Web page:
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Bulls' Fred Hoiberg Knows Spotlight Is On Him In 2nd Season

By Cody Westerlund--

CHICAGO (CBS) -- The man who first offered an indictment of the Bulls' 2015-'16 season and in doing so caused then-rookie coach Fred Hoiberg unwanted distraction with nine simple words -- "we probably have to be coached a lot harder" -- arrived Monday at the Advocate Center with an attitude more suited toward attaining the "professionalism" and "team-first attitude" that executive vice president of basketball operations John Paxson emphasized are organizational goals.

"I told Fred, 'As much as you can, use me as an example,'" two-time All-Star wing Jimmy Butler said. "'I want you to really get on my tail about every little thing.'"

The Bulls opened the new season with media day Monday, and there were fresh faces galore. Eight new players will dot the 15-man roster when the Bulls open practice with a scheduled double session Tuesday, headlined by 12-time All-Star Dwyane Wade and and reigning NBA assist leader Rajon Rondo. The team's overhaul came this past offseason after the Bulls faltered to a 42-40 mark and didn't reach the playoffs in Hoiberg's debut season.

As 2015-'16 wound down, the criticism primarily centered on the decisions of Chicago's front office and a core of players that had seen its window close. Now entering his second year, Hoiberg understands the spotlight largely shifts to him, as he carries the burden of responsibility of helping the "three alphas" of Butler, Wade and Rondo coalesce instead of combust.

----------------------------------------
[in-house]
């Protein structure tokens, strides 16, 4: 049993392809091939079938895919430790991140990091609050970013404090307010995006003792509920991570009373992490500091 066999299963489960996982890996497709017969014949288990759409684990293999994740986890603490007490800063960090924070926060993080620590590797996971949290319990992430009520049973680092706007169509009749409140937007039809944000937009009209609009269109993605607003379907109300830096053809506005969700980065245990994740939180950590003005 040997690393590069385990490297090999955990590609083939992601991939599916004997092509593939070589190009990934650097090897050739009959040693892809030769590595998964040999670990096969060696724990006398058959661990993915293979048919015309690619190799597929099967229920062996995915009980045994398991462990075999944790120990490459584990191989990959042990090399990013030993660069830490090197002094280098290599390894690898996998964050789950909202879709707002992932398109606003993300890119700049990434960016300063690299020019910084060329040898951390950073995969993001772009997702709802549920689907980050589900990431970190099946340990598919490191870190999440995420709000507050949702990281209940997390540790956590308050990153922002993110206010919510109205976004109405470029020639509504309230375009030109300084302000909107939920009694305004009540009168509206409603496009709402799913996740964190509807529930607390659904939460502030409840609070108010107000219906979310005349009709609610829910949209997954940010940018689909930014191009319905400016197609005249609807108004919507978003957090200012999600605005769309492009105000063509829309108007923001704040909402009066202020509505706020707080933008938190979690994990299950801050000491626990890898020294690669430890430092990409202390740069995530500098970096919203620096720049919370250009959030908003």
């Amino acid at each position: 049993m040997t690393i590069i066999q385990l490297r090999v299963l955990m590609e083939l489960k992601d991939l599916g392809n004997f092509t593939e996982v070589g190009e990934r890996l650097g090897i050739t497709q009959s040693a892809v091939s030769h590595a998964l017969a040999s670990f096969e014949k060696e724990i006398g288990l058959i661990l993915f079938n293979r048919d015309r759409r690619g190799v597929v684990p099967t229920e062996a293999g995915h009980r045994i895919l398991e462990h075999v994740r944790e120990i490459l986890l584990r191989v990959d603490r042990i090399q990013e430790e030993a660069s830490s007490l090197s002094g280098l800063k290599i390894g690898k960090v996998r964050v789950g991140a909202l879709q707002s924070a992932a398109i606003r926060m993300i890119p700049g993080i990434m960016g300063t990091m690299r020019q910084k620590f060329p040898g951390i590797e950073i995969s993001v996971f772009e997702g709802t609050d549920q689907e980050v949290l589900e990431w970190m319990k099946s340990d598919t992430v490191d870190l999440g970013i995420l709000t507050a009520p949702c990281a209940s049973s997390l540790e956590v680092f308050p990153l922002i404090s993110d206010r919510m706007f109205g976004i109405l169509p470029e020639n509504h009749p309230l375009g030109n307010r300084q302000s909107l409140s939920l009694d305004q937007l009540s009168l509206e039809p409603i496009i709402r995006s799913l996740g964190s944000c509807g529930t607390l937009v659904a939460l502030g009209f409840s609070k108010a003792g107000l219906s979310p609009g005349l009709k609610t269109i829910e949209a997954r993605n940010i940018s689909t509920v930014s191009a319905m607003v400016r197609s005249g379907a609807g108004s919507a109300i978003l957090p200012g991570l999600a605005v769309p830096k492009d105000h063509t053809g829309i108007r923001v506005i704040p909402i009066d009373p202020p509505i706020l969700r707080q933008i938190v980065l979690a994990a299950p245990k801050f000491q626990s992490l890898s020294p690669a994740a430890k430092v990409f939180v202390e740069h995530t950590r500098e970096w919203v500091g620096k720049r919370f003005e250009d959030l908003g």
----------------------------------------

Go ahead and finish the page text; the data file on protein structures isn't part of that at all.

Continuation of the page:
"I put a lot of pressure on myself," Hoiberg said. "This is a high-pressure job, and I understand that. And again, nobody looked at this thing harder in the offseason than I did and was harder on themselves than I was."

In the hour after the Bulls' 2015-'16 campaign closed last April with indignation, Paxson took the dais and acknowledged Hoiberg must determine "what he wants to be as a head coach and how he wants his teams to play." That's what Hoiberg spent much of the summer doing after the Bulls' trade of Derrick Rose to the Knicks and their surprising free agency splash. Paxson and Hoiberg had a number of sitdowns this offseason to determine the best approach, and while again stressing the need for improvement, Paxson was more optimistic Monday -- as you'd expect at a media day, of course.

"We expect to see growth from him," Paxson said. "I think he's dialed in. He's focused. The conversations all of us have had together have been really productive in terms of how he wants to play and how he'll go about instituting both offensively and defensively some differences that we didn't see last year.

"Everybody learns from their mistakes for one. It was his first year last year. I think he studied himself and us and the way we were up and down in so many areas of the game last year that he's trying to correct it. That's just like anybody going into the offseason. He didn't just not work. He studied and got better at what he needed to get better at."